A federal jury in New York has found Mark Johnson guilty on criminal charges accusing him of front-running involving a $3.5B currency trade. HSBC’s ex-foreign-exchange cash trading global head is the first banker that the US Justice Department charged over forex rate rigging.
Johnson was convicted on eight counts of wire fraud and one count of wire fraud conspiracy, and he reportedly will appeal the verdict. Johnson maintains that he was acting in the best interest of the client involved and he did not do anything wrong or irregular.
According to acting US Attorney in Brooklyn Bridget M. Rohde, Johnson used confidential information given to him by an HSBC client to make trades in an attempt to earn millions of dollars for the bank and himself while costing the client money. He and ex-HSBC European currency trading head Stuart Scott allegedly engaged in front running, which involves making trades based on advanced information about a big market order, with the advanced trades rendering huge profits once the bigger transaction has upped the price. Scott is currently in the UK battling extradition efforts to bring him back to the US.
The charges against Johnson involve HSBC’s winning bid to convert $3.5B of British pounds for Cairn Energy LLC in 2011. US prosecutors contend that prior to the transaction, Johnson instructed HSBC traders to make sure that there were millions of pounds in HSBC accounts.
He and Scott are accused of executing the Cairn transaction so that it would spike the price of the pound. This let them sell the pounds that they had accrued in the HSBC accounts at a higher price. As a result, claims the DOJ, HSBC made $3M from trading and earned $5M in fees. Meantime, Cairn made less money than it should have garnered.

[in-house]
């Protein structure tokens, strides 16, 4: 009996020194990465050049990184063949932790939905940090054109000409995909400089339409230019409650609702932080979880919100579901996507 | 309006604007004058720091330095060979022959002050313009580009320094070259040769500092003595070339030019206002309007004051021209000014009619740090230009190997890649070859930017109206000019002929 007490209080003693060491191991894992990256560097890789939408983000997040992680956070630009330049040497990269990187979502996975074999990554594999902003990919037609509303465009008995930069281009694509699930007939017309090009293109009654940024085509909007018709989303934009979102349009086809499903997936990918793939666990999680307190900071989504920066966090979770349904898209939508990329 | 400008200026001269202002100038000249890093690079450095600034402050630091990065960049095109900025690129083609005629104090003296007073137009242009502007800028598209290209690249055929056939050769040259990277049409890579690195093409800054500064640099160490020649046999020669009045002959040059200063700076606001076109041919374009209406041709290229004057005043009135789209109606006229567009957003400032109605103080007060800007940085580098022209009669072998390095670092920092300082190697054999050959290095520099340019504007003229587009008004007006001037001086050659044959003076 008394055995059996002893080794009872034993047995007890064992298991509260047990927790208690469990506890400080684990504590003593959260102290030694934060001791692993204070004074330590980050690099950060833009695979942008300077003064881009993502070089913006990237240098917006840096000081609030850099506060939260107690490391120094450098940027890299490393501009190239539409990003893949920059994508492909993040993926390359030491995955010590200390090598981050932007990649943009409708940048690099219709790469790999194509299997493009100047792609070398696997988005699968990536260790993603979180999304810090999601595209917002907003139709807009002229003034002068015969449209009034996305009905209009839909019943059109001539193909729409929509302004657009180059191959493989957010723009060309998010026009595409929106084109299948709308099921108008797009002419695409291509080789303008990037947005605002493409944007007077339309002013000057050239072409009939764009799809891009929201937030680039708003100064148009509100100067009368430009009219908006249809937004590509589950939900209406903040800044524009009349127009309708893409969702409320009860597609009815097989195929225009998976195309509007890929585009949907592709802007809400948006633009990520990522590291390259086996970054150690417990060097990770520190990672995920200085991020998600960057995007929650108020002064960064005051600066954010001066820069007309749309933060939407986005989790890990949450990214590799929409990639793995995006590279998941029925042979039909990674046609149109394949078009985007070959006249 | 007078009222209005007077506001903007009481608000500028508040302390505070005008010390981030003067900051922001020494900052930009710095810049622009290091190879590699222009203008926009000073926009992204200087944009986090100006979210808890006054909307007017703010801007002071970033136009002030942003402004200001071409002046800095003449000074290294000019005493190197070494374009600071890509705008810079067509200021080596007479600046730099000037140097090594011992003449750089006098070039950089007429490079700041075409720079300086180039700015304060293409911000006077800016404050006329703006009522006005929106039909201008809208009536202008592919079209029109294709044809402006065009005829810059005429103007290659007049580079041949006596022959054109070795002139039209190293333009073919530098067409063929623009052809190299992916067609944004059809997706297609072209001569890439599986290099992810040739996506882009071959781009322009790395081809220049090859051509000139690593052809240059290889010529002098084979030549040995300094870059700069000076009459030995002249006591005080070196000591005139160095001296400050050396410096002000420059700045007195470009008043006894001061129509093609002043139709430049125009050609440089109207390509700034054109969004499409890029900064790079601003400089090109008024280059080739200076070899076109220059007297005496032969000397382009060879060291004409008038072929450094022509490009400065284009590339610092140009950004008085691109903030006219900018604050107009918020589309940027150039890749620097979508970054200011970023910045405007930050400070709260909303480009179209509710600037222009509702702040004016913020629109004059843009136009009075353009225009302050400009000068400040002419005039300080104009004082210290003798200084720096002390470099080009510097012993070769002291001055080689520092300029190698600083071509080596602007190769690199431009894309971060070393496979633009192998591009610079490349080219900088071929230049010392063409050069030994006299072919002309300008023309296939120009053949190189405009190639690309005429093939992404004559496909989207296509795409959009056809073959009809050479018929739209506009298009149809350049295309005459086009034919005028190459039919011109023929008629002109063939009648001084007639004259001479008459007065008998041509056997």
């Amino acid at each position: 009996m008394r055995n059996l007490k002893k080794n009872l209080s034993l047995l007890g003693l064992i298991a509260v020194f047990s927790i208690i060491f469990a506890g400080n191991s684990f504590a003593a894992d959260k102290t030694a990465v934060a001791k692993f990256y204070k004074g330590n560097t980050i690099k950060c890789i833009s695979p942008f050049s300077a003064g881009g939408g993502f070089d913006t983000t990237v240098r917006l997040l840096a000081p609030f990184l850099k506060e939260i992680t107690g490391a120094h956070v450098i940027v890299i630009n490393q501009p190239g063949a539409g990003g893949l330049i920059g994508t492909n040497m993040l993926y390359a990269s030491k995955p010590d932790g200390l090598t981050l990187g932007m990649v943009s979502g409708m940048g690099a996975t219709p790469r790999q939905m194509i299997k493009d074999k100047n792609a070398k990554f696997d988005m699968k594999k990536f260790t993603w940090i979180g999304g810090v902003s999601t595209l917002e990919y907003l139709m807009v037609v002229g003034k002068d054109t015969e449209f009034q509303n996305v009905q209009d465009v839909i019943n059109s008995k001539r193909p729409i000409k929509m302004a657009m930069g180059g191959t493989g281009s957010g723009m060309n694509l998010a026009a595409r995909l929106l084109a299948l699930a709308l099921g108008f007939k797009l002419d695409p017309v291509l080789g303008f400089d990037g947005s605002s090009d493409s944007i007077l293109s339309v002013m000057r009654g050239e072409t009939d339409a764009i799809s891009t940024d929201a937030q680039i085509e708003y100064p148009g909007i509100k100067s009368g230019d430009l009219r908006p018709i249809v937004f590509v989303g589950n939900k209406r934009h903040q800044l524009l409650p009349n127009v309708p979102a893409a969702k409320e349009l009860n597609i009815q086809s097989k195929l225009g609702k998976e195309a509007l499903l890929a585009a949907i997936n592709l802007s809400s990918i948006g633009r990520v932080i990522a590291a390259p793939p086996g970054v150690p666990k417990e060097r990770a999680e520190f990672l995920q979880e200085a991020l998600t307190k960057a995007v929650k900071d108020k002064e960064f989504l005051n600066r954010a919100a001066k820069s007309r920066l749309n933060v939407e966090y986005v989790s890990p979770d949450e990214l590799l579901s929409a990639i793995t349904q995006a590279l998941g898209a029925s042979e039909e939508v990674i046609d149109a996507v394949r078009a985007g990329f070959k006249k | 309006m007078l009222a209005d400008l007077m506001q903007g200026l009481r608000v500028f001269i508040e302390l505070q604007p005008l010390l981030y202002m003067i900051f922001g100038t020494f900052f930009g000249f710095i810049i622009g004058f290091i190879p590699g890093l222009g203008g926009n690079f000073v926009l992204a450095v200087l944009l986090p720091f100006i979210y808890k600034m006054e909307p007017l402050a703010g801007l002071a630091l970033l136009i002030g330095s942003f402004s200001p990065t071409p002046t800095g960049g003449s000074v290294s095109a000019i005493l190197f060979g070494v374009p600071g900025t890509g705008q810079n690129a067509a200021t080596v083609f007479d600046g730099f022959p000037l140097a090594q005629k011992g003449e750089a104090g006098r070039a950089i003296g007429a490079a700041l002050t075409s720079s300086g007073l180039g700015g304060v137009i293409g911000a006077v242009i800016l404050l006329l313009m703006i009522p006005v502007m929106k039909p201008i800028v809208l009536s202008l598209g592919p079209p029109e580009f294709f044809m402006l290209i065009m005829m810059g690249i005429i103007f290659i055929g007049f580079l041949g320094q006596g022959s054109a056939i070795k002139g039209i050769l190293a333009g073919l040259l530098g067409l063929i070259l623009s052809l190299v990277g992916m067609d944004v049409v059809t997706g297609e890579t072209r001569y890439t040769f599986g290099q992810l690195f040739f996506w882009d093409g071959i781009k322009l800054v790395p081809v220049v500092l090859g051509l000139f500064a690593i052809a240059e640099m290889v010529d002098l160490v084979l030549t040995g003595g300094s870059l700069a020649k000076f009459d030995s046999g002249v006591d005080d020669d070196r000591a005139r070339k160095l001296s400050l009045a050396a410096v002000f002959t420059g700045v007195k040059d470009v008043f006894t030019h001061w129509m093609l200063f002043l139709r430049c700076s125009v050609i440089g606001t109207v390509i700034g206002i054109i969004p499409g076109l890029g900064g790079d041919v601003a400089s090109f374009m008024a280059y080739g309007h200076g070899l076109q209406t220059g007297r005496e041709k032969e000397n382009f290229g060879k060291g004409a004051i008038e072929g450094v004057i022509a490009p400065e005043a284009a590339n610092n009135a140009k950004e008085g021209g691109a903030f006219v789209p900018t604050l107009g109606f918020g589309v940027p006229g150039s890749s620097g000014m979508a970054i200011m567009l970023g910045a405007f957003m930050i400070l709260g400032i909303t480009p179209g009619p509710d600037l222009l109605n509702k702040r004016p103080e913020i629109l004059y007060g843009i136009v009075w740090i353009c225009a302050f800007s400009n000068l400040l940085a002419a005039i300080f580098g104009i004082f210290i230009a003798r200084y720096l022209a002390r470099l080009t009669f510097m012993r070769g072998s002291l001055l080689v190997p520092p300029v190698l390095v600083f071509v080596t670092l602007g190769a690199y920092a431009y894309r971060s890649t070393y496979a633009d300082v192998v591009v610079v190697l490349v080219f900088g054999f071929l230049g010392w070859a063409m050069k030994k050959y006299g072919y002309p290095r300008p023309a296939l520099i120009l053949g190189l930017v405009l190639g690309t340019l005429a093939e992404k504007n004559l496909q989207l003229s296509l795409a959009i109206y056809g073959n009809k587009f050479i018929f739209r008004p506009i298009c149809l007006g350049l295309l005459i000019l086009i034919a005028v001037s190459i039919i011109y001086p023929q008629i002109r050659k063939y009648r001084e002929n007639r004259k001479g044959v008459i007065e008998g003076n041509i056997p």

It was just last month that the US Federal Reserve ordered HSBC to pay $175M for not doing an adequate enough job of overseeing its forex trading business. In 2014, HSBC agreed to pay $614M to settle claims alleging that it manipulated benchmark currency rates.
Barclays Sued by Hedge Fund Over Alleged Copper Market Rigging
In other market rigging news, this one involving the copper market, hedge fund Red Kite is suing Barclays Bank (BARC) claiming that the defendant engaged in market abuse. Red Kite contends that it suffered at least $850M in losses.
The $2B hedge fund claims that Barclays let bank staff share confidential information regarding Red Kite’s positions with proprietary traders on the London Metal Exchange (LME) floor. The traders then allegedly used this information to make opposing trades.
Red Kite contends that Barclays tried to rig the LME’s closing price by “repeatedly bidding” huge amounts of money for copper positions right before the end of ‘kerb’ trading. This “effectively forced” Red Kite to close out positions in such a way that Barclays made money.
Barclays denies the allegations.
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Former HSBC Executive Mark Johnson Found Guilty of Fraud in $3.5 Billion Currency Trade, Fortune, October 24, 2017
Hedge fund Red Kite sues Barclays for $850 million over copper trading losses, Reuters, October 23, 2017
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